Pension reform

The reform is expected to help the weakest workers who do not have the backing of unions or of huge organizations that have tremendous bargaining power vis-a-vis the large pension providers

By
August 2, 2016 22:10
3 minute read.
Moshe Kahlon

Moshe Kahlon. (photo credit: MARC ISRAEL SELLEM/THE JERUSALEM POST)

 
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Credit should be given where credit is due. Finance Minister Moshe Kahlon has launched a pension reform that will enable tens of thousands of workers to retire with more money.

The reform is expected to help the weakest workers who do not have the backing of unions or of huge and powerful organizations such as the IDF and the Israel Electric Corporation that have tremendous bargaining power vis-a-vis the large pension providers.

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The reform is even expected to lower pension fees across the board for all workers by increasing competition.

As a result, less of workers’ hard-earned money will be skimmed off their life savings in the form of management fees and other charges. More money will be left for retirement.

The centerpiece of the reform is the creation of two “default” pension funds committed to charging lower management fees. These default funds will automatically become the pension providers for workers who do not have a pension fund. Those who are presently paying too much will be permitted to join as well.

Two investment houses – Meitav Dash and Halman-Aldubi – won a government tender to provide pensions for a competitively low management fee. After two years, another tender will be held and two different investment houses will be given the opportunity to provide default pensions.

Meitav Dash will charge a management fee of 1.31 percent on the monthly payment and another 0.01% annually on the total savings. Halman-Aldubi will charge management fees of 1.49% on the monthly payment, and 0.001% annually on the total savings.

For the sake of comparison, the industry average in 2015 was 3.17% and 0.28%, respectively.

The management fees offered by Meitav Dash and Halman-Al-dubi are by no means the lowest in the industry.


Employees of large organizations such as the IEC and IDF get rates significantly lower because they have tremendous leveraging power. Harel Insurance, for instance, provides IDF employees with pensions for the ridiculously low management fee of 0.0018% with no annual charge for the total amount of money managed. That works out to just NIS 18,000 for every billion shekels. IEC employees pay just 0.07%.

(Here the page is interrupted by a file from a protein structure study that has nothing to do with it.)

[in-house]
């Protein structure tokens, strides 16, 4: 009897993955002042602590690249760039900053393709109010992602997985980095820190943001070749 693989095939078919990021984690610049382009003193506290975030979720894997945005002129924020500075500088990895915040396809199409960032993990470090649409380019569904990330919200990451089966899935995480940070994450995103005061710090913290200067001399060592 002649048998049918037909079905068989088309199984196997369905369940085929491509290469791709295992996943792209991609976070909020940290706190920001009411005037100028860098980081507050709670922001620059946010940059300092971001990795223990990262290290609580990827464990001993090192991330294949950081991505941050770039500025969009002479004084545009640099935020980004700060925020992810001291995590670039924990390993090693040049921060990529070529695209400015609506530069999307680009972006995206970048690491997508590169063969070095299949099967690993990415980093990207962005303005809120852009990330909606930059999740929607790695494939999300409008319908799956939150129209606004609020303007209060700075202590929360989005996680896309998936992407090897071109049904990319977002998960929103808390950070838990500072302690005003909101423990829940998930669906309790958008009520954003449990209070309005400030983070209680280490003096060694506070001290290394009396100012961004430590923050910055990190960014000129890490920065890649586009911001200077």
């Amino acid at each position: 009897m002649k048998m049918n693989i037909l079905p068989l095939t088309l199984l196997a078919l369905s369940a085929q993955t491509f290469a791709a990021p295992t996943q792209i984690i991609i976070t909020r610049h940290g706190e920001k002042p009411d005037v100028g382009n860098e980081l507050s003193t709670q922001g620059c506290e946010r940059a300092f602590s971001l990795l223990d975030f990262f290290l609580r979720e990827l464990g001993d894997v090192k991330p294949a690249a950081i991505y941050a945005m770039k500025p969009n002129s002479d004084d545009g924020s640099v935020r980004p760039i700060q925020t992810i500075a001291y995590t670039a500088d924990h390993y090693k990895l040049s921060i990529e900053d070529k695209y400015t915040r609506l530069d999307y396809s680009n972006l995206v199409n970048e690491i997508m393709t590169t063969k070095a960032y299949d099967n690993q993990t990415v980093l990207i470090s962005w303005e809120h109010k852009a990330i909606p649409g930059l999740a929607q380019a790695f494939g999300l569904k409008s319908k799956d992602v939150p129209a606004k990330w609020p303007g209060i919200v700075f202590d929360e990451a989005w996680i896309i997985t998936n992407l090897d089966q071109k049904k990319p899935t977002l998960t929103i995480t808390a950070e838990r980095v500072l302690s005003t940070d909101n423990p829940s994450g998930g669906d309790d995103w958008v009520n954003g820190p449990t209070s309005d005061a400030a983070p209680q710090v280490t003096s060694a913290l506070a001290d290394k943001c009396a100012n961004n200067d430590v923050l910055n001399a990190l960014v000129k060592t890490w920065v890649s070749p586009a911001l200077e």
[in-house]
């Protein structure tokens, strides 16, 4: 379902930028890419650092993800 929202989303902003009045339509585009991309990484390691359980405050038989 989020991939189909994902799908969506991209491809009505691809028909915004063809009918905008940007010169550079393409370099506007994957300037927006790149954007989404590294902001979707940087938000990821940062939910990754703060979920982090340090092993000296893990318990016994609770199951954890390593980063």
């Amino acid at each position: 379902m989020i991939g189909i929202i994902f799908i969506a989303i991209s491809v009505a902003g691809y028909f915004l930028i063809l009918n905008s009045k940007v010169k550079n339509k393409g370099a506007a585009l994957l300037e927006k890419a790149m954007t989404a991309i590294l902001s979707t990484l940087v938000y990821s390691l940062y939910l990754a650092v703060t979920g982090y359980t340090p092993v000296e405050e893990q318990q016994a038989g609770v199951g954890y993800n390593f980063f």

The default pension reform pushed by Kahlon will create a whole new interest group – workers who do not belong to one of the large unions or organizations. Presently, many of the labor market’s lowest paid salaried employees end up paying the highest management fees on their pensions, because they have no bargaining power vis-a-vis the pension providers and lack basic understanding of how pensions work. The default funds will provide pensions at relatively low cost for these workers while remaining under the regulatory eye of the Treasury.

The reform’s impact on the retirement payments that workers will receive when they retire is expected to be dramatic. According to figures provided by the Treasury for a worker with a median salary of NIS 6,700 a month, who pays the maximum level of management fees – 6% on monthly deposits and 0.5% a year – the reform is expected to increase the monthly pension payment after retirement by 18%. In shekel terms, this is an addition of NIS 900 a month, assuming a 4% annual return on pension fund investments.

The only ones opposed to the reform are, of course, the pension providers who are rightly concerned that the default funds will cut into their business and reduce the number of uninformed workers who can be charged exorbitant fees.

We are normally in favor of allowing free market forces to determine prices. But even the most capitalist-minded admit that in cases of market failure regulatory bodies must step in. Presently, big interest groups such as the IDF and the IEC, which already pay higher than average salaries and better retirement benefits, are able to exploit their size to receive from pension providers ridiculously low rates while the average worker is forced to part with his or her hard-earned savings.

This state of affairs has to stop and thankfully Finance Minister Kahlon stepped in to protect the average worker from the ravages of the pension market. If pension providers are angry it is a sign Kahlon is doing something right.

Perhaps they should consider raising the management fees they charge IDF and IEC employees?

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